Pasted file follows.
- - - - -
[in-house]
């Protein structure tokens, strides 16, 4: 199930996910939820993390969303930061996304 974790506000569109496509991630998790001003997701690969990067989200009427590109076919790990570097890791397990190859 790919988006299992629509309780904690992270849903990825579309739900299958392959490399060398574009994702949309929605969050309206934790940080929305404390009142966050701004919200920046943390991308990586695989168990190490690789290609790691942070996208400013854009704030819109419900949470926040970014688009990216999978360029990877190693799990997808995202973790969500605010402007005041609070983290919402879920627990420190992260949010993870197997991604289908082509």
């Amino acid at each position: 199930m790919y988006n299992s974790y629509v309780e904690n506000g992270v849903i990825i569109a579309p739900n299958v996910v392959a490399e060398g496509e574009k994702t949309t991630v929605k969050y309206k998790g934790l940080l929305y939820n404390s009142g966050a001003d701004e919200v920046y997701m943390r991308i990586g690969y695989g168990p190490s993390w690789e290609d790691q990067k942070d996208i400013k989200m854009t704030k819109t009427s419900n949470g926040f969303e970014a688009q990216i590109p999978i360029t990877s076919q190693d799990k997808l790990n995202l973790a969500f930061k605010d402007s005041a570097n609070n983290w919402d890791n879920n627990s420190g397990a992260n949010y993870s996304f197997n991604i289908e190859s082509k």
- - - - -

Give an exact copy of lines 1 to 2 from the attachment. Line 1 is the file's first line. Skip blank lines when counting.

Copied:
[in-house]
């Protein structure tokens, strides 16, 4: 199930996910939820993390969303930061996304 974790506000569109496509991630998790001003997701690969990067989200009427590109076919790990570097890791397990190859 790919988006299992629509309780904690992270849903990825579309739900299958392959490399060398574009994702949309929605969050309206934790940080929305404390009142966050701004919200920046943390991308990586695989168990190490690789290609790691942070996208400013854009704030819109419900949470926040970014688009990216999978360029990877190693799990997808995202973790969500605010402007005041609070983290919402879920627990420190992260949010993870197997991604289908082509």